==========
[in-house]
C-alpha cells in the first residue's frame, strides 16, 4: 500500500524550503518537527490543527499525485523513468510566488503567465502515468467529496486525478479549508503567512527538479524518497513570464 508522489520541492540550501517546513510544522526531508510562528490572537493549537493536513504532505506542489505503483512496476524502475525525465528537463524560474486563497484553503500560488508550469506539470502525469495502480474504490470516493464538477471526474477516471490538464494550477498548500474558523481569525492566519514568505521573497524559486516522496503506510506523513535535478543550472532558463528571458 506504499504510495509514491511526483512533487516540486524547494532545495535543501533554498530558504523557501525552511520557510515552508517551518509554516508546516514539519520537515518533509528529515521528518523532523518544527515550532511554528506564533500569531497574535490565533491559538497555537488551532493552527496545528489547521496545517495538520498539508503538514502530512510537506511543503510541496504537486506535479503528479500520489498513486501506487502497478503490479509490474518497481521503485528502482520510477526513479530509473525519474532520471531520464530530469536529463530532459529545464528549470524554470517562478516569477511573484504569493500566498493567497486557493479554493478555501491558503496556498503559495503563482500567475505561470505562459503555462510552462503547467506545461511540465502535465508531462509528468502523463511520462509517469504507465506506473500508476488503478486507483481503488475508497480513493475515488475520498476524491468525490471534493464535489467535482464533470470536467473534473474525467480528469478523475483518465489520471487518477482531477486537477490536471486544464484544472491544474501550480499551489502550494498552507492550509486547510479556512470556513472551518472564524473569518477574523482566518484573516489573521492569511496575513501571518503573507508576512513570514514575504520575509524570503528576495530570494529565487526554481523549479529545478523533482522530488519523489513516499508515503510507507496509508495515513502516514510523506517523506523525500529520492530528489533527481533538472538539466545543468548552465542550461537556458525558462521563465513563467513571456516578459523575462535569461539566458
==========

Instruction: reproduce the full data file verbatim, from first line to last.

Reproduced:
[in-house]
C-alpha cells in the first residue's frame, strides 16, 4: 500500500524550503518537527490543527499525485523513468510566488503567465502515468467529496486525478479549508503567512527538479524518497513570464 508522489520541492540550501517546513510544522526531508510562528490572537493549537493536513504532505506542489505503483512496476524502475525525465528537463524560474486563497484553503500560488508550469506539470502525469495502480474504490470516493464538477471526474477516471490538464494550477498548500474558523481569525492566519514568505521573497524559486516522496503506510506523513535535478543550472532558463528571458 506504499504510495509514491511526483512533487516540486524547494532545495535543501533554498530558504523557501525552511520557510515552508517551518509554516508546516514539519520537515518533509528529515521528518523532523518544527515550532511554528506564533500569531497574535490565533491559538497555537488551532493552527496545528489547521496545517495538520498539508503538514502530512510537506511543503510541496504537486506535479503528479500520489498513486501506487502497478503490479509490474518497481521503485528502482520510477526513479530509473525519474532520471531520464530530469536529463530532459529545464528549470524554470517562478516569477511573484504569493500566498493567497486557493479554493478555501491558503496556498503559495503563482500567475505561470505562459503555462510552462503547467506545461511540465502535465508531462509528468502523463511520462509517469504507465506506473500508476488503478486507483481503488475508497480513493475515488475520498476524491468525490471534493464535489467535482464533470470536467473534473474525467480528469478523475483518465489520471487518477482531477486537477490536471486544464484544472491544474501550480499551489502550494498552507492550509486547510479556512470556513472551518472564524473569518477574523482566518484573516489573521492569511496575513501571518503573507508576512513570514514575504520575509524570503528576495530570494529565487526554481523549479529545478523533482522530488519523489513516499508515503510507507496509508495515513502516514510523506517523506523525500529520492530528489533527481533538472538539466545543468548552465542550461537556458525558462521563465513563467513571456516578459523575462535569461539566458